Emotional Mess

TERRY JONES -- Sun Media

, Last Updated: 2:04 PM ET

"To Glen, coach, general manager, mentor, a father ... just about everything you can think of ... other than my dad, nobody believed in me more or did more for me as a person and a player as you did, Glen."

Then he sobbed.

Messier was losing it sitting on the dais after Sather had spoken.

"Don't start now," Slats told him. "You have a long way to go."

You got the idea then that it might be the longest game in hockey history if the press conference was a preview.

As one writer quipped of the Messier banner raising/Oiler-Ranger game to follow the next night: "They might as well go straight to a shootout."

Sather laughed about the prospect of Messier holding it together in front of the fans.

"He'll have no chance," he said.

"It was painful for me to watch it," said Sather. "I feel bad for him. But that's Mark Messier. The emotion he has ... he's lucky to have it. It's part of what made him great."

His mom said she's never seen her son like this before.

"No, not like that. Can you imagine what he'll be like when they do this in Edmonton? That'll be the most special. All those Oiler teammates. They're still all good friends. His hometown ..."

His dad said he's only seen Mark this emotional "six times."

He was referring to his six Stanley Cups.

77-MINUTE CEREMONY

The next night No. 11 was raised to the rafters of Madison Square Garden, the world's most famous arena, in a ceremony that took 77 minutes. And for every minute Messier was out there, 18,200 fans stood, effectively making it the longest standing ovation in hockey history.

For the last few years of his career in New York much was written about a fading Messier's number being up. Now it is.

At 7:09 p.m., after the fans watched a video of his Ranger highlights, they watched Messier make his way past the current New York team lined up in the hall, before stepping on to the ice. By 7:12 p.m. he was crying already.

"Thank you for inviting me here for Mark Messier night, sponsored by Kleenex," said Mike Richter.

While there were many moments when Messier fought to control his emotions, there were only a few when he came close to being the emotional Mess he'd been the day before at the press conference.

At 7:51 p.m. he broke down in front of the microphone for the first time as he tried to tell the crowd what New York gave him.

While Messier battled the emotions, the crowd cheered.

At 8:02 p.m., he said his final words to the crowd: "Thank you! Thank you! Thank you!"

Tears ran down his face as his banner finally was raised to the roof - a three-minute procedure between 8:10 and 8:13.

Only in New York could you drag something out so long and still make it special.

MC John Davidson promised to "raise the banner as only New York can."

When Messier stepped onto the ice, he first raised one hand in the air and then two as the fans chanted "Messier! Messier! Messier!" for the first of many times.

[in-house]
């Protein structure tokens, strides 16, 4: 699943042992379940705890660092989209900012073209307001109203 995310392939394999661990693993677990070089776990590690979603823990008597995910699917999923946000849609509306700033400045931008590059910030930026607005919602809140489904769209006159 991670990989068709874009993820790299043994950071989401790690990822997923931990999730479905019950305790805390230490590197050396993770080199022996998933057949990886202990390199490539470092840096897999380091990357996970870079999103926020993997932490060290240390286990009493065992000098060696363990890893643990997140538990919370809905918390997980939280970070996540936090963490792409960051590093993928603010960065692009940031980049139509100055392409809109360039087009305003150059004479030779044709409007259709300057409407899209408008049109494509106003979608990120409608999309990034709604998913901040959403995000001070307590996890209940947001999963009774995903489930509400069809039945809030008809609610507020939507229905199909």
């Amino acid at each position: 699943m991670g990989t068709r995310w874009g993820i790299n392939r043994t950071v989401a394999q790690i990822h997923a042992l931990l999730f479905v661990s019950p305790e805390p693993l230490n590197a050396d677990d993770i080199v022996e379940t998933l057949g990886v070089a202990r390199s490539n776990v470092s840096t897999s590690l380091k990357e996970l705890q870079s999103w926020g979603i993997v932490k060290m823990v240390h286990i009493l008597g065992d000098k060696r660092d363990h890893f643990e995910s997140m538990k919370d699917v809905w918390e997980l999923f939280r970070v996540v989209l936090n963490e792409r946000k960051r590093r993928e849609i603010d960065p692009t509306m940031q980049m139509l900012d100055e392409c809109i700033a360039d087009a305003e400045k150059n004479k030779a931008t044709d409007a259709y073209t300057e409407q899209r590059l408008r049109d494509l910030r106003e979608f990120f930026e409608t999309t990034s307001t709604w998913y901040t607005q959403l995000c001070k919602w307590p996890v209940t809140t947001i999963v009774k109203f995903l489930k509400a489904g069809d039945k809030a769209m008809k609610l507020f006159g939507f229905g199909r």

The members of the 1994 Rangers Stanley Cup-winning team were then introduced, each getting a hug from Messier as they finished their trip up the red carpet.

Only three other numbers hang from the rafters of MSG - No. 1 Ed Giacomin, No. 7 Rod Gilbert and No. 35 Mike Richter - and all three were paraded to the ice.

Gifts were presented, including a fighting chair for deep sea fishing from the players. "Why would they present him with a barber's chair?" asked Giacomin of the bald Messier.

"Somebody actually said today, 'You played with Giacomin, didn't you?' " laughed Messier.

A painting of Messier from the New York canyon of heroes' Stanley Cup ticker tape parade and a cheque for $211,000 was presented to Messier's charity, the Tomorrow Children's Fund.

Adam Graves spoke for the 1994 team, saying Messier "made us believe the Stanley Cup was our destiny."

Richter called him "the most complete player ever to put on a pair of skates."

DIFFERENT BREED

Messier avoided much of the emotion of the day before by videotaping his letter to the Garden faithful. And the Ranger fans probably played their part, too.

Ranger fans are a different breed.

"Love you Mess. Devils suck," was one of the shouts from the crowd.

When Messier thanked MSG boss James Dolan there was a massive boo.

When Messier thanked GM Glen Sather, there was a massive boo, too.

Just when you thought it was time for the banner to be raised, Dana Reeves, the wife of the late Christopher Reeves came out and sang We Had a Moment to Messier.

Then Messier was asked to hoist the Stanley Cup for the seventh time in his career. Tears rolled down his cheeks as Messier held his two-year-old son Douglas as his banner was raised.

"Obviously it was outstanding," said Messier when it was over and the puck had been dropped for the game 90 minutes after it all began.

He said there was less emotion this day than the day before because it was at the press conference that he first had to use the "R-word."

"To say it in public, to actually say the words, brought on a lot of that," he said.

"There was a lot of emotion the last couple of days. And as the banner went up, there was a real flood of memories.

"It felt really good. It's hard to explain. It was the way it should be."


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